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Dan Snyder talking with DC, Maryland, and Virginia about new football stadiums

This article was posted as an April Fool's joke.

DC officials and candidates have long been talking about plans to try and lure the Washington NFL team back to play within the city limits. It was revealed today that, in fact, this is part of a larger deal with Maryland and Virginia to build stadiums for the team in all three jurisdictions.

Photo by inneedofhelp08 on Flickr.

Owner Dan Snyder revealed at a press conference that by spreading the team's home games between the three jurisdictions, he can end some of the squabbling over where the team plays.

Each stadium would be built entirely with team money, provided that the local jurisdictions prepare and deliver the land intact and for free, only as long as they donate approximately $700 million to the team prior to delivery.

This plan will also provide a solution to the controversy about the team name. When playing in DC, the team will use a different name, thereby allowing Snyder to please critics who wanted him to change the name while also retaining the old one, as he had vowed to do.

DC Mayor Vincent Gray said that this would allow the District to gain the "civic spirit" it is looking for, and entice players to live in the District, bringing in tax revenue.

Jack Evans explained that the existence of a stadium will bring economic development to the area. When asked whether this will still happen with the team playing only 2-3 games per year on the site, Evans pointed out that past stadium advocacy has never analyzed whether it matters how many games a team plays, so he is not considering that a factor here as well. "Besides," said Evans, "the difference between 3 games and 8 games is only 5 days, or one week, so it can't matter much."

Councilmember Vincent Orange said he thinks this just might be the thing to bring tourists to DC. In a statement, he said, "The Redskins playing in DC for a couple of weeks each year will mean huge benefits to our city, as having a stadium will give tourists a reason to visit Washington over most any other large American city."

Maryland would also build a new stadium, possibly at National Harbor. It would replace the aging FedEx Field, which at 17 years old is greatly outdated and inadequate to the team's needs. Prince George's County Executive Rushern Baker said that the site would be "transit-oriented," since at least one bus per day will travel to and from the stadium site on game days.

Maryland Governor Martin O'Malley said that the new stadium would bring more tax revenue to Maryland, as many of the players would likely live in Maryland as a result of the stadium.

Virginia lawmakers aren't quite sure where their stadium would go, but one person suggested replacing Ronald Reagan Washington National Airport with a new riverfront stadium. He said "the location is great, and it's such a pain for many in Northern Virginia to drive to National instead of Dulles anyway." Such a plan would require adding 12 more highway lanes through Arlington, which a Giles County lawmaker said was surely possible without causing any side effects to any important places.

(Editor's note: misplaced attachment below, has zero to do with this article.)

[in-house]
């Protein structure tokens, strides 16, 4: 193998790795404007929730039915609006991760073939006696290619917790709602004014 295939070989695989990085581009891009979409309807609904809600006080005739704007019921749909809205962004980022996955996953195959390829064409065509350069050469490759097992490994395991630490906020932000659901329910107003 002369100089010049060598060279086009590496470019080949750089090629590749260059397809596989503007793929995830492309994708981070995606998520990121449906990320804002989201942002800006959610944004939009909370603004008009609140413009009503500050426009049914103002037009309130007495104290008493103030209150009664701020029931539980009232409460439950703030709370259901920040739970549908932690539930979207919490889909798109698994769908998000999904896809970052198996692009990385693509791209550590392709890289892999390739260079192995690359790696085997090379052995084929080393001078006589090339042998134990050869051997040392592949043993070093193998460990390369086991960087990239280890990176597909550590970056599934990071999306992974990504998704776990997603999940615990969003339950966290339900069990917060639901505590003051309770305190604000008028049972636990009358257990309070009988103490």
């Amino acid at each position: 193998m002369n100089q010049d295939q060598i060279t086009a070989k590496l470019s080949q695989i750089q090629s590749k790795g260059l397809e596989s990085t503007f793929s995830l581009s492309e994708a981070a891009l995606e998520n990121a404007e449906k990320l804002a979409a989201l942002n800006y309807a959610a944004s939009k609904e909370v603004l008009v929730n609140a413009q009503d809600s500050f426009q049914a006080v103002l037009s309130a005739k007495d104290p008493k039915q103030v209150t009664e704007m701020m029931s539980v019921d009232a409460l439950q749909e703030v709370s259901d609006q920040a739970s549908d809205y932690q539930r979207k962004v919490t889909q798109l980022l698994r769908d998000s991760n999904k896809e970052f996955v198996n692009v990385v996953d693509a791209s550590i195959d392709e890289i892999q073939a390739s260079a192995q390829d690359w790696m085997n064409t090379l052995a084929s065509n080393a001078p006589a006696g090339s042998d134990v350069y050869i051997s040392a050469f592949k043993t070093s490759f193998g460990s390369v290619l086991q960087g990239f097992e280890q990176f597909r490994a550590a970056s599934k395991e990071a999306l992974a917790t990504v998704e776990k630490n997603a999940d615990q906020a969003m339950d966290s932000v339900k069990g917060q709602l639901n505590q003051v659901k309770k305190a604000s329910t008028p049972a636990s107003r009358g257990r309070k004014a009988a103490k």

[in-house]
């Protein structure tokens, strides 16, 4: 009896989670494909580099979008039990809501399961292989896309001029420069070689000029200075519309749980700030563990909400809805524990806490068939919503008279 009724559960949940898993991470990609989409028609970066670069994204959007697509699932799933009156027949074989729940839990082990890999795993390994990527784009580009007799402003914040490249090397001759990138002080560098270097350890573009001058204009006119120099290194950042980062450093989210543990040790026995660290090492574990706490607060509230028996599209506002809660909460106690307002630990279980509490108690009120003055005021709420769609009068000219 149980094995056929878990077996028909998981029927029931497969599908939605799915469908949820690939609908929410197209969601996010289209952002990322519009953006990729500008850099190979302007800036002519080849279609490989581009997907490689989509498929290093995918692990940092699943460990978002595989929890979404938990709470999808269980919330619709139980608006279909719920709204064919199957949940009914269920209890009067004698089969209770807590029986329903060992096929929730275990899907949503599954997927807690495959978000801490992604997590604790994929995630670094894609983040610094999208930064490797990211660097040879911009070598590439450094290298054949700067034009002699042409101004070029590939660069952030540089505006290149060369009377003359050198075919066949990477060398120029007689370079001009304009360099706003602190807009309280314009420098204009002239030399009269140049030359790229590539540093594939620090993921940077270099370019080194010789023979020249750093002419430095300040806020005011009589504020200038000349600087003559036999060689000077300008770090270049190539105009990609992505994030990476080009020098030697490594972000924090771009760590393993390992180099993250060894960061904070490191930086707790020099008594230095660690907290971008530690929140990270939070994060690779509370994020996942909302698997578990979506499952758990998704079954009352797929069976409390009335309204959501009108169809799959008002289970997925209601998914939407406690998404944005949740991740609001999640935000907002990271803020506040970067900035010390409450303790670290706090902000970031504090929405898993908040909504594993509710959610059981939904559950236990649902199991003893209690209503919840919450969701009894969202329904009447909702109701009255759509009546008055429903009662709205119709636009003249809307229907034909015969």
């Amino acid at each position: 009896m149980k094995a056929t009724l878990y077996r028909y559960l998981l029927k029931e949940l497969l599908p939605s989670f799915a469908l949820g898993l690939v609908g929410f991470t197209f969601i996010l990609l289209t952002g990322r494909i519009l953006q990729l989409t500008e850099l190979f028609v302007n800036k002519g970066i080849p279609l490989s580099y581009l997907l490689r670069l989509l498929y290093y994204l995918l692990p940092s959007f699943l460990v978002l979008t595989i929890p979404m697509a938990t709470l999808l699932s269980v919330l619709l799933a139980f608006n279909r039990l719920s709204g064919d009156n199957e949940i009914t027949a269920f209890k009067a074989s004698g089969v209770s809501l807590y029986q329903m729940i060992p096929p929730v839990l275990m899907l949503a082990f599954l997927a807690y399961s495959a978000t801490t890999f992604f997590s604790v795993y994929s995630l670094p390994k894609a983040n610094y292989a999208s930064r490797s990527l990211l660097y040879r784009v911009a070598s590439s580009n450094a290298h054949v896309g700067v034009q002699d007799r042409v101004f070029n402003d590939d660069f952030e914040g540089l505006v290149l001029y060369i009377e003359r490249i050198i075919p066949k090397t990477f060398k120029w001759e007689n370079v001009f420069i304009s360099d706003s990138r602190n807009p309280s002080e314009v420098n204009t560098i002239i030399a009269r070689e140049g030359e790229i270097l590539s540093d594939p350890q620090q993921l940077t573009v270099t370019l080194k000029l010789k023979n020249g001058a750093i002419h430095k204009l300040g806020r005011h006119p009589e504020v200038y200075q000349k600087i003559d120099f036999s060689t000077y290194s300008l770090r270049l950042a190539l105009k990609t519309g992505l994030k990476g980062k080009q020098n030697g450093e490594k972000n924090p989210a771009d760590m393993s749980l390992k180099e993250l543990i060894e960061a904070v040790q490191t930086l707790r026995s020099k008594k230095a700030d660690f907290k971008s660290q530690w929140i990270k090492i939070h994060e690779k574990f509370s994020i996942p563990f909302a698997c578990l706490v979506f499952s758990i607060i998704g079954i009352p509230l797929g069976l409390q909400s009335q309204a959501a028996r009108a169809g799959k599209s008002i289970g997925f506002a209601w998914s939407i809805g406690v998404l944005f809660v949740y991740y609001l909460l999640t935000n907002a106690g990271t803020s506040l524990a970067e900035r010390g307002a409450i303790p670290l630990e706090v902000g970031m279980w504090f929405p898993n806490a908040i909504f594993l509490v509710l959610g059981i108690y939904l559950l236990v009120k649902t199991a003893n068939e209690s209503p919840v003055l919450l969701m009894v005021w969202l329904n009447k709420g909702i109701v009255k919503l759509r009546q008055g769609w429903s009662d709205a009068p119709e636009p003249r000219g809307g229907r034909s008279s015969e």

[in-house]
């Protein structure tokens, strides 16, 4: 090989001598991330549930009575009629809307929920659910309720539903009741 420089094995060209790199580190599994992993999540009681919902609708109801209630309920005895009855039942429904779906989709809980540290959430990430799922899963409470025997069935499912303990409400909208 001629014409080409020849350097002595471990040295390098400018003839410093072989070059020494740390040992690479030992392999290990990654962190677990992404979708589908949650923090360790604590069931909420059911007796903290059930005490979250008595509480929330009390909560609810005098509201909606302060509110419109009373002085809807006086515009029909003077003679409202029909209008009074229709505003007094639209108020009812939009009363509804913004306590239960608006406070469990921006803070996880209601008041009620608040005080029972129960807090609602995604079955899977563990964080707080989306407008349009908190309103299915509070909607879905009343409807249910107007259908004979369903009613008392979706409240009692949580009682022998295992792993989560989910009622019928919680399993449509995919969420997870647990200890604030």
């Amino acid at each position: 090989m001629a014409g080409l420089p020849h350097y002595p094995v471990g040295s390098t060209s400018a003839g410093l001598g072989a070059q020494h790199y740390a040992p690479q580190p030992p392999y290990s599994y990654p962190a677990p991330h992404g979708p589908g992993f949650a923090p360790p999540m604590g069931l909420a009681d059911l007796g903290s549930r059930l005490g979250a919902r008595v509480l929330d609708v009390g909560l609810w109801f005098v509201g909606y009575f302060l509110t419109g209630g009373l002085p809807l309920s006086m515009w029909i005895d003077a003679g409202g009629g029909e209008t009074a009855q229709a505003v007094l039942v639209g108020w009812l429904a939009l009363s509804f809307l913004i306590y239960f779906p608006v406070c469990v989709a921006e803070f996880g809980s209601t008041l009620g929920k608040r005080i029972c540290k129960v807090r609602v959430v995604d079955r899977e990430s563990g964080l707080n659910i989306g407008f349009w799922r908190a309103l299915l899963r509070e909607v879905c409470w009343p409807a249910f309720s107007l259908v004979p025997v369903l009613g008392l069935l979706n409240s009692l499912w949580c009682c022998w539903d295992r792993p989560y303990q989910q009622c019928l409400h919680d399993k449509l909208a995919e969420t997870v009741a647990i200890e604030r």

Virginia Governor Terry McAuliffe didn't take a position on the location or the roadways, but said that since many players will want to live near the stadium, it will be a big asset to the state and whatever area is ultimately chosen for the location.

Since the negotiations have been going on for some time, the Washington Post also revealed that former governor Bob McDonnell had struck a deal with a contracting firm to pay them $1 million per day as a "mobilization fee" until such time as a stadium can be constructed.


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The worst April fools day story ever.
Come on, try to be creative.

by john on Apr 1, 2014 3:23 pm • linkreport

Does each new stadium get a new rail line, too

by Mr. Transit on Apr 1, 2014 3:43 pm • linkreport

Each stadium will be built as far as possible from Metro lines in order to fight back against the war on cars.

by DaveG on Apr 1, 2014 4:07 pm • linkreport

Should have also mentioned that Snyder was planning on changing the team's controversial name - with the new stadiums, it will now be called the Greater Washington Redskins.

by Mike on Apr 1, 2014 4:22 pm • linkreport

The Redskins are Great. But they could be Greater!

by Luther Rice on Apr 1, 2014 4:38 pm • linkreport

Mike +1

by DaveG on Apr 1, 2014 5:05 pm • linkreport

Mike, I cannot believe how tone-deaf Snyder with the name of his new effort to help with the problems Native Americans face: "Washington Redskins Original Americans Foundation."

He doesn't get that using the racist name in it doesn't really help.

by DaveG on Apr 1, 2014 5:08 pm • linkreport

Har de har. I'm sure the idea of a public contribution to provide land and infrastructure for a stadium is freaking someone.

by Fischy (Ed F.) on Apr 2, 2014 9:01 am • linkreport

tells you what a low opinion I have of Snyder and DC pols -- this sounded totally plausible for everyone involved

by anon_1 on Apr 2, 2014 2:07 pm • linkreport

"aging FEDEX field...greatly outdated." The Romans used their arenas for hundreds of years. Why the Redskins moved away from DC and a Metro stop is beyond me. The rate at which our public arenas and stadia are coming to be judged as "aging" and "outdated" is nothing short of insanity. Whatever happened to going to the game and enjoying the sport. I guess I'm too old to understand. I'm a baseball fan and where the game is played is unimportant to me. It's what happens on the field that counts. This is all about the almighty $ and nothing else; it doesn't matter whether it's J. K. Cook or D. Snyder.

by asabud on Apr 3, 2014 10:47 am • linkreport

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